As we wind down our series of stories from black expats, this detailed account from an Indonesia-based reader, Akosua F., is especially distinct because she discusses what it’s like to be perceived as African versus African American—two identities she’s worn. She also talks about how she sometimes misconstrues what she thinks are racial slights from well-meaning strangers because so many other strangers have mocked her. Here’s Akosua:
Imagine having to start a whole new life on the other side of the world. Well, that was me, when I had to leave the States—a place I had called home for the past 16 years—and head to Jakarta to continue my teaching career. While filled with some trepidation, as I left my family and friends, I saw this as an adventure, looking forward to what this new chapter of life would entail. I say looking forward to it because as someone who was born in Ghana, but lived, grew up and attended school in three different countries (Botswana, South Africa, and United States), I saw this as yet another international experience I could embrace. Little did I know what I would be getting into.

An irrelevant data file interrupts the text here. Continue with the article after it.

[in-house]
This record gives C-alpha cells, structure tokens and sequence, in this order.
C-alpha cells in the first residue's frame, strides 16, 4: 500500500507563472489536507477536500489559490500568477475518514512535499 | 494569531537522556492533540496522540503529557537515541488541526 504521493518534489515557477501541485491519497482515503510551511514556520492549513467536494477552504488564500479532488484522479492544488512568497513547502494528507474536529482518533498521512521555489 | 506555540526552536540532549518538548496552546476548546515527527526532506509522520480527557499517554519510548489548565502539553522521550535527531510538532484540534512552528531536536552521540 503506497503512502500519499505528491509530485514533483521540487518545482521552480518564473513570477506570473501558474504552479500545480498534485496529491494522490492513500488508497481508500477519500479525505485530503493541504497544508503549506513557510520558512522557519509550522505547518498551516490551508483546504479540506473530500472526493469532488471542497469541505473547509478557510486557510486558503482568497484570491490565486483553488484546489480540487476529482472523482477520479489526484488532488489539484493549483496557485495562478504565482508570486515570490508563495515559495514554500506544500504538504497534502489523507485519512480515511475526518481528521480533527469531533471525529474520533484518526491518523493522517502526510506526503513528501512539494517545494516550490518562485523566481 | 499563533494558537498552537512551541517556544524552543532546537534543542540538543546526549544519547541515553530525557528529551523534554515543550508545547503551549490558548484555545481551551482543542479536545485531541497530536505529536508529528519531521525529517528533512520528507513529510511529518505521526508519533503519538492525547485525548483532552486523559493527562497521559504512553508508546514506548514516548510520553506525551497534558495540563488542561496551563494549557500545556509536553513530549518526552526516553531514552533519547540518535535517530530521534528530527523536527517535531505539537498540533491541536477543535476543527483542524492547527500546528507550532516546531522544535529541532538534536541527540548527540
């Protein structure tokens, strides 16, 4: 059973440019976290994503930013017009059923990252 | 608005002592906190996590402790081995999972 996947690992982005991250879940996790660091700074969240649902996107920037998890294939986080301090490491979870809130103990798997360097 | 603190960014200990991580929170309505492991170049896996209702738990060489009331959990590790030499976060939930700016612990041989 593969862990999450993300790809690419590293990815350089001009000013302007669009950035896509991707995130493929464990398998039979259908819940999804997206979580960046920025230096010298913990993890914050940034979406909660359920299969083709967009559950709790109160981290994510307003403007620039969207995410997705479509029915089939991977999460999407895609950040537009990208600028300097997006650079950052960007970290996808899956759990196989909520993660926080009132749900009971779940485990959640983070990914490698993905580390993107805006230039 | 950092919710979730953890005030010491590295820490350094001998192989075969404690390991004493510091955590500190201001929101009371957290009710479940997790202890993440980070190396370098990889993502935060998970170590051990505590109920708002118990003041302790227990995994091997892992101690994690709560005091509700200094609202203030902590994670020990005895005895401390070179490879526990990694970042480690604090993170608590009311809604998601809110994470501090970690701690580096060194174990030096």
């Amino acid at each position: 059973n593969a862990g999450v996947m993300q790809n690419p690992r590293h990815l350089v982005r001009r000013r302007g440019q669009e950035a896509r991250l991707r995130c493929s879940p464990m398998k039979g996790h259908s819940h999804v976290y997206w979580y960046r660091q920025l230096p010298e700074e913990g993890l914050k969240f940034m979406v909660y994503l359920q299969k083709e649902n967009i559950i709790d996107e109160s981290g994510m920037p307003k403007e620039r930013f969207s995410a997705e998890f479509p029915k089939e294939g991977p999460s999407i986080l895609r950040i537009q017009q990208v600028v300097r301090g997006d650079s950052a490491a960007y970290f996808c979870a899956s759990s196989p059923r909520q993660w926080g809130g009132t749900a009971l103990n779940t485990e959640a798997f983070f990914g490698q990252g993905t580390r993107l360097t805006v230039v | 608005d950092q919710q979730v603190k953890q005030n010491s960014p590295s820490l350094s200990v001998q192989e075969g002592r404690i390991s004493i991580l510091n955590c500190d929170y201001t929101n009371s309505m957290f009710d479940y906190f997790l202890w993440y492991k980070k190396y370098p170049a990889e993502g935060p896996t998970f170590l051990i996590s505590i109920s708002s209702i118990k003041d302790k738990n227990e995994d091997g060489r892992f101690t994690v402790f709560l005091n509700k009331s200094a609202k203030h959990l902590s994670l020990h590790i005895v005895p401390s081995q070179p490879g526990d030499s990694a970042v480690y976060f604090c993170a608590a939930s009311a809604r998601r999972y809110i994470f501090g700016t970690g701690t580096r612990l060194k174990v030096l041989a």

Once the novelty wore off, I became painfully aware of the way people reacted whenever I stepped outside of my apartment building, as I quickly learnt how “being the centre of attention” could have a negative connotation. The stares, finger pointing, laughing and double looks (sometimes more) became something that I encountered day in and day out. As a black person, while I had encountered some negative interactions due to the colour of my skin, nothing had been as intense as this experience.
Here in Indonesia, I have learnt what it means to be both black and African (I say African because here, as in America, there’s not much differentiation). Colourism is most definitely in play here, as the darker your skin colour, the more you are treated differently. There is a great preference for lighter/fairer skinned people, with skin whitening/bleaching creams littered around stores, all in plain view. Lighter/fairer skinned people are seen in commercials, on T.V., on billboards, etc.
However, one irony I have found is that even the darker-skinned Indonesians point, stare, and laugh. It’s not only confusing, but disappointing as well, because I would think that because we are both more or less in the same boat, we would be able to connect and even commiserate with each other. I suppose it’s that whole idea of the oppressed becoming the oppressor, in a bid to distance themselves, and hopefully, one day, find themselves being accepted as well. Thus, the idea is, “while I may have it bad, at least I don’t have it as bad you do.” And so the cycle continues.